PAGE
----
As She’s Honoured By The Fashion Awards, When We Quizzed Donatella Versace


Icon is a word that’s thrown round an awful lot nowadays. Especially by us. Sorry. But the word could not be more apt in regard to Ms. Donatella Versace, who, having achieved a level of indisputable and irrefutable icon status over the past decades, is being given a shiny and expensive (we presume) award at this year’s Fashion Awards – just to make it official. In celebration of this incredible woman and all her outstanding contributions to fashion, we’ve done our bit and dug up a quick-fire conversation Natalie Dembinska had with Dona back in 2011. How do you say fabulous in Italian?



DONATELLA VERSACE: Donatella Versace.

ND: Age?

DV: Didn’t your mother teach you that it’s rude to ask a lady her age?

ND: Occupation and current employer? 

DV: Creative director at Versace S.p.A

ND: First job in fashion?

DV: Working for my brother, Gianni, at Versace.

ND: What’s new?

DV: Spring/Summer 2012, which I am designing at the moment.

ND: How did you get started?

DV: I came to Milan to help Gianni with his ad campaigns while I was still studying languages at the University of Florence.

ND: What does it take to get to the top of the tree?

DV: Hard work and an idea of what you want to do when you get there.

ND: Fashion is?

DV: Passion… My job!

ND: Do you ever wear your own designs?

DV: Of course, all the time.

ND: What inspires you?

DV: Rock music.

ND: Fashion is?

DV: Glamour and sexiness.

ND: How important are hemlines?

DV: Very – where a dress ends is crucial to how it looks and what it feels like to wear…

ND: Can you multi-task?

DV: I am a working mother, what do you think?

ND: What would you like on your epitaph?

DV: She was a good mother and friend, and not a bad fashion designer either.

ND: Are you only as good as your last collection? 

DV: All designers are up to a point. But the more established you are, the more you are allowed a little leeway.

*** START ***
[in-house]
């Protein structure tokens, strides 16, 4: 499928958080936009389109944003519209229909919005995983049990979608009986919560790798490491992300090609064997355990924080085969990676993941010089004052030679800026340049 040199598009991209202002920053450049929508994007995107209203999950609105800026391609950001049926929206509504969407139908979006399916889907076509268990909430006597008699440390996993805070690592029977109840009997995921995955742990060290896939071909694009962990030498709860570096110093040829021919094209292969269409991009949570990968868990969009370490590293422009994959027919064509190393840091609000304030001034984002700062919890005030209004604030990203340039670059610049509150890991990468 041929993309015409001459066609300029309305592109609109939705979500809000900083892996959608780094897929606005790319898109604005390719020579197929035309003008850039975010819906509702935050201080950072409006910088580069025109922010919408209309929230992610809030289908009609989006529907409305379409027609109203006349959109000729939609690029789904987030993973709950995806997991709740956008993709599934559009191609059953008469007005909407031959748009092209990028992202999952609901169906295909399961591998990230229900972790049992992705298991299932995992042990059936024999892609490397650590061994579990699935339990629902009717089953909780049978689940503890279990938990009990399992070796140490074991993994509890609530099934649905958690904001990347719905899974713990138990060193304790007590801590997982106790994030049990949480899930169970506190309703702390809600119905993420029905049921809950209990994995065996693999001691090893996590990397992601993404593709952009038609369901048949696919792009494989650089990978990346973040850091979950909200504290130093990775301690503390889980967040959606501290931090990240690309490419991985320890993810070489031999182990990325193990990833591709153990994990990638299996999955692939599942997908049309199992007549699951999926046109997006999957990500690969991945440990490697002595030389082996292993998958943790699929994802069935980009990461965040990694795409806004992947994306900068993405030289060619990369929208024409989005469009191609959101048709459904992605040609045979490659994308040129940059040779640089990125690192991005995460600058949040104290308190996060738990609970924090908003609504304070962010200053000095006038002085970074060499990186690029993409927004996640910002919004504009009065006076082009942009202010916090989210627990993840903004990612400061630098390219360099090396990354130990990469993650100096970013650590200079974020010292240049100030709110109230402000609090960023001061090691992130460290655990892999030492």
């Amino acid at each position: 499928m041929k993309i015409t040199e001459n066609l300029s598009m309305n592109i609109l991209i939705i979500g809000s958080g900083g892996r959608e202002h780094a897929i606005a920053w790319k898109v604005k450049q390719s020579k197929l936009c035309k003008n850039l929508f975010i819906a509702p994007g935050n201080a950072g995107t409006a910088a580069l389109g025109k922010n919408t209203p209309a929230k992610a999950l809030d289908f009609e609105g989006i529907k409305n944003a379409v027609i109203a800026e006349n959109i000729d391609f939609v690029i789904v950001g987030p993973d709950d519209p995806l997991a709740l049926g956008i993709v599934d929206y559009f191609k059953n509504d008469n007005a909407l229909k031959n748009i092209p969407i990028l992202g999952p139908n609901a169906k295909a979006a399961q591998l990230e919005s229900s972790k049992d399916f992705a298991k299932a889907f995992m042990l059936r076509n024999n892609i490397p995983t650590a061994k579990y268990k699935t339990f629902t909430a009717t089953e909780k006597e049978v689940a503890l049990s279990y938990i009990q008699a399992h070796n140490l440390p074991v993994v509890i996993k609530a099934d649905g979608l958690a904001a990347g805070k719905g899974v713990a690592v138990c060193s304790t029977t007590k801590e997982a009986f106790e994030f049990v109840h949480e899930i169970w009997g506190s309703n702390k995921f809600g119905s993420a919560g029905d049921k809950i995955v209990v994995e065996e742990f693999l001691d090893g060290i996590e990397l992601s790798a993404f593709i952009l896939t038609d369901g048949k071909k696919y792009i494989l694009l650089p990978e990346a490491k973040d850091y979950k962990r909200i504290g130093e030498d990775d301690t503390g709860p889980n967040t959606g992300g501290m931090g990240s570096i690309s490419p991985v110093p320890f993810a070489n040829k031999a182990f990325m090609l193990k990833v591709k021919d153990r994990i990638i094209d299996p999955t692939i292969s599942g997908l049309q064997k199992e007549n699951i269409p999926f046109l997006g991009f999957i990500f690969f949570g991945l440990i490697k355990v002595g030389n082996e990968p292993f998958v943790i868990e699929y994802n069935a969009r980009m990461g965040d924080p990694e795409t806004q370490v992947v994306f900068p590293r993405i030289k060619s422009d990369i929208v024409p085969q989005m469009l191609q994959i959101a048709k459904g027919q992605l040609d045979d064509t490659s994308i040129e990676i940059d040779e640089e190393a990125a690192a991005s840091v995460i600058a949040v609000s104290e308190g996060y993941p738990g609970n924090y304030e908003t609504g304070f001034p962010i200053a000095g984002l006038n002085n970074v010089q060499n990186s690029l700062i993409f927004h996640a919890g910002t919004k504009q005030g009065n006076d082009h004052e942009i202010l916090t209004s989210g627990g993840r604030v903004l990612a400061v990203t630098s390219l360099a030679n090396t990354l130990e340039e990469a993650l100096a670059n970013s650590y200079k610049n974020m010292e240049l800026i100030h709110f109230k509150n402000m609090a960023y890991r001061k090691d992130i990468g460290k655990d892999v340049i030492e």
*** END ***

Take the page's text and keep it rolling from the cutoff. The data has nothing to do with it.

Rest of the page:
ND: Are you, or were you, as juvenile delinquent?

DV: Not a delinquent, but certainly a rebel.

ND: Are you a smokey somethin’?

DV: I certainly hope so.

ND: Do you get jealous of other designers?

DV: No – I love to see other people’s creative talent.

ND: Do you get recognised on the street? Do you have, or have you ever had, a stalker?

DV: I do, and no, luckily I haven’t.

ND: Have you ever thrown a diva strop?

DV: What do you mean?! How dare you! Get out of here!

ND: What do you think about the way most people dress?

DV: They’d look better in Versace.

ND: Was there a particular point when you started to get ambitious?

DV: I’m still not that ambitious, actually. I just love what I do.

ND: Have you always been all about fashion? 

DV: Yes, ever since Gianni dyed my hair blonde when I was eleven. 

ND: Are you a legend? Legendary?

DV: That’s not for me to say.

ND: Dallas or dynasty? Sue Ellen or Alexis?

DV: Both.

ND: Have you ever lied in an interview?

DV: No. But then I could be lying… 

ND: Do you have a mentor? A muse? Who and what are they?

DV: My mentor was, and always will be, my brother Gianni – he taught me everything I know about fashion. As for muses, I don’t really believe in them, although I do like to find Versace blondes. Currently, that would be January Jones.”

ND: Are you a believer in healthy competition?

DV: Yes, absolutely, but only if it is healthy.

ND: What did you have for dinner last night?

DV: Fish and salad.

ND: How many licks does it take to get to the centre of it?

DV: As many as it takes.

ND: Can you wrap your legs around your neck like Janice Dickinson?

DV: No.

ND: If you could be a superhero, which one would you be and why?

DV: I would be Wonder Woman, but instead of the Stars and Stripes, my costume would be based on the Italian Tricolore flag. I’d like to be able to fly. In heels, of course.

ND: What is good design?

DV: Clothes that are beautifully made and make you look sexy and glamorous, and make you feel wonderfully confident.

ND: Do you remember your first dress? Show?

DV: Strangely, I don’t – I remember impressions more clearly, like the ‘electricity’ in the backstage, hoping I wouldn’t get anything wrong.

ND: What’s vulgar?

DV: Boring design is vulgar.

ND: Have you ever banned anyone from your show because of a bad review? Would you?

DV: No, I haven’t and wouldn’t – I don’t think that would be very professional.

ND: How pretentious are you on a scale of 1-10?

DV: I’m not nearly as pretentious as this questionnaire is!


Photograph by Alexei Hay, taken from issue 35 of 10 Magazine, Summer/Autumn 2010
Taken from issue 39 of 10 Magazine, Summer/Autumn 2011